Get Out of Your Direct-Mail Comfort Zone
A lot of people aren't getting fundraising appeals
I get direct-mail appeals daily plus e-appeals, so I am always surprised when someone tells me that he or she hasn't received a single appeal in the mail since I announced six weeks earlier to watch for them. Sure, some of these students are young adults, probably struggling with student loans and the lousy hiring environment. But it makes me wonder.
Are we being creative in finding potential donors outside of the rented mailing lists? For many nonprofits, the answer is yes. But some are still not thinking outside the (mail)box when it comes to donor acquisition. We need to keep making small investments into alternate options, refining and learning to see where else we can acquire donors. For example, I don't know a magic formula for acquiring donors through social media, but I want to keep trying. Are there targeted newspapers or magazines that sell low-cost ad space?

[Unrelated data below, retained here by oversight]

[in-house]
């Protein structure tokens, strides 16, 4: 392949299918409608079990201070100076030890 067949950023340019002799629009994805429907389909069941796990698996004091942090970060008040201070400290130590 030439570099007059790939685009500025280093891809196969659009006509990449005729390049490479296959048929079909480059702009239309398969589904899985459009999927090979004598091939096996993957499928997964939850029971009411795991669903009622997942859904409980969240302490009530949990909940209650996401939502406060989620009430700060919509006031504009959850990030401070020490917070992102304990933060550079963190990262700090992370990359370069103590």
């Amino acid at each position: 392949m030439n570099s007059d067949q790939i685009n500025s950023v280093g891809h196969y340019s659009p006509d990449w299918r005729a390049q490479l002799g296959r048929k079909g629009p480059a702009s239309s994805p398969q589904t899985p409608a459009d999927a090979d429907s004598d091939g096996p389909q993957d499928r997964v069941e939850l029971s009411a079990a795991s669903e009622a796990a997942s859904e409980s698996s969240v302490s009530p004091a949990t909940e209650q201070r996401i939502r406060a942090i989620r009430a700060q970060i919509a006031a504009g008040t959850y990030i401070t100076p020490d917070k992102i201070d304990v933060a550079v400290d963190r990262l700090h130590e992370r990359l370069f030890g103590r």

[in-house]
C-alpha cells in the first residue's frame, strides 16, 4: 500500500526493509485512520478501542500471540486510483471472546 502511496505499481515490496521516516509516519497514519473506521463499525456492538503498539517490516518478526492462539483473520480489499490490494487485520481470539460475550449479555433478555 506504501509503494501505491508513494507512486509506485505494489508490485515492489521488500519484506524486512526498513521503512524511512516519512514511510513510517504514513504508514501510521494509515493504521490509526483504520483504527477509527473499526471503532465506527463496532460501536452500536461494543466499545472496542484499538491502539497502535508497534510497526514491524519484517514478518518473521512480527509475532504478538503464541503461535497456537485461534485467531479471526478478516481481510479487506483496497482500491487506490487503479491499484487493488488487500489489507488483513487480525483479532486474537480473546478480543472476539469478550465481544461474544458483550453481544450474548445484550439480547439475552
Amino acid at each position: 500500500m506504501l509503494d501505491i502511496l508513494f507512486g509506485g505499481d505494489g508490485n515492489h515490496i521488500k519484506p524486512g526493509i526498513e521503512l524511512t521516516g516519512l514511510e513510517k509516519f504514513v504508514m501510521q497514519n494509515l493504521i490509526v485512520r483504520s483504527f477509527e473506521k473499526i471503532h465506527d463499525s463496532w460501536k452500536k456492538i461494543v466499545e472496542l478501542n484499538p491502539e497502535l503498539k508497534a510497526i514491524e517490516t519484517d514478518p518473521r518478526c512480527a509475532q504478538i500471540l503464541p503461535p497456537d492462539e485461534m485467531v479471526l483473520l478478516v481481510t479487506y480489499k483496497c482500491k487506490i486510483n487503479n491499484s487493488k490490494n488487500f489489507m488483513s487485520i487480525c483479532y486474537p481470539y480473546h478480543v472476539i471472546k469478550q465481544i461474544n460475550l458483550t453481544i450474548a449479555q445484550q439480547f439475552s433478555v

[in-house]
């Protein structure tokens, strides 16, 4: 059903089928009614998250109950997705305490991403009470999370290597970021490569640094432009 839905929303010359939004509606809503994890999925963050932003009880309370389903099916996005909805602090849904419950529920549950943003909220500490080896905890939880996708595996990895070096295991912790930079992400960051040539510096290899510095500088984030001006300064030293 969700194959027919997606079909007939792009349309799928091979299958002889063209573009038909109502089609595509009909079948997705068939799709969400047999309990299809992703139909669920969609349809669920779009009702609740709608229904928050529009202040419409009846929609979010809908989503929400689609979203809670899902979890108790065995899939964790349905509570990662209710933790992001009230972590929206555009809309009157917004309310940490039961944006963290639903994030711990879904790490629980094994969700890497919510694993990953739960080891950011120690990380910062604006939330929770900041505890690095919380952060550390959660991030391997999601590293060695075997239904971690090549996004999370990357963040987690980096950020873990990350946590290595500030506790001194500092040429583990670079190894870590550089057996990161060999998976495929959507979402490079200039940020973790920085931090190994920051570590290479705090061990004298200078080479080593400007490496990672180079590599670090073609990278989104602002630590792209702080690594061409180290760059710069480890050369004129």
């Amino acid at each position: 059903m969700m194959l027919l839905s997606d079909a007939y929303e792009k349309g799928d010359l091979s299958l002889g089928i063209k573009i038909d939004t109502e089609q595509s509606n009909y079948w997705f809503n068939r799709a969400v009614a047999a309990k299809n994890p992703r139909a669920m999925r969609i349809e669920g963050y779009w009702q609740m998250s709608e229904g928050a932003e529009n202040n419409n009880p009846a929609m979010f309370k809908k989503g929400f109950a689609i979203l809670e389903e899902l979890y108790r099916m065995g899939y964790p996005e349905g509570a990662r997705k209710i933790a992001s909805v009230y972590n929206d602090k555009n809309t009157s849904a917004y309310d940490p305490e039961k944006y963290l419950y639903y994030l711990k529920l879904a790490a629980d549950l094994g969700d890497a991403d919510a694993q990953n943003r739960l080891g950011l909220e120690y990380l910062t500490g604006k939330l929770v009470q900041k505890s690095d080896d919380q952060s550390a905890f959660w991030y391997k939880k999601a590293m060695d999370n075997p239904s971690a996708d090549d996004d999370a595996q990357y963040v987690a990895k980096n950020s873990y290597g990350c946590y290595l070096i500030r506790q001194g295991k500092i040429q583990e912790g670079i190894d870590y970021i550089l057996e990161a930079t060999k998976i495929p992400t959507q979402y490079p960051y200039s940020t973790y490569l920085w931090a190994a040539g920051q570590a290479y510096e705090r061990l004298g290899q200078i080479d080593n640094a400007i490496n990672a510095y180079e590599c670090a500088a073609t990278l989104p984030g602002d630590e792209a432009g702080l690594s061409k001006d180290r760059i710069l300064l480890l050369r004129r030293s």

I'm not advocating jeopardizing your nonprofit's solvency. Cautiously invest in some nonstandard options and see if you can find where another potential donor segment is hanging out.
Our donors get bored
A student brought in a mailing from a local organization. She had been a member for a while but had never given above her membership dues because the mail it sent her wasn't appealing. Then the organization sent a colorful package that actually looked fun and interesting. The student decided to send in a gift because she was drawn into the mailing with great graphics and then stuck around because of compelling copy and a strong offer.
Yes, we save money with white No. 10 envelopes and two-color printing. But are we lulling our donors into ignoring us? Get creative on your year-end mailing, for example, and see if you can generate more support.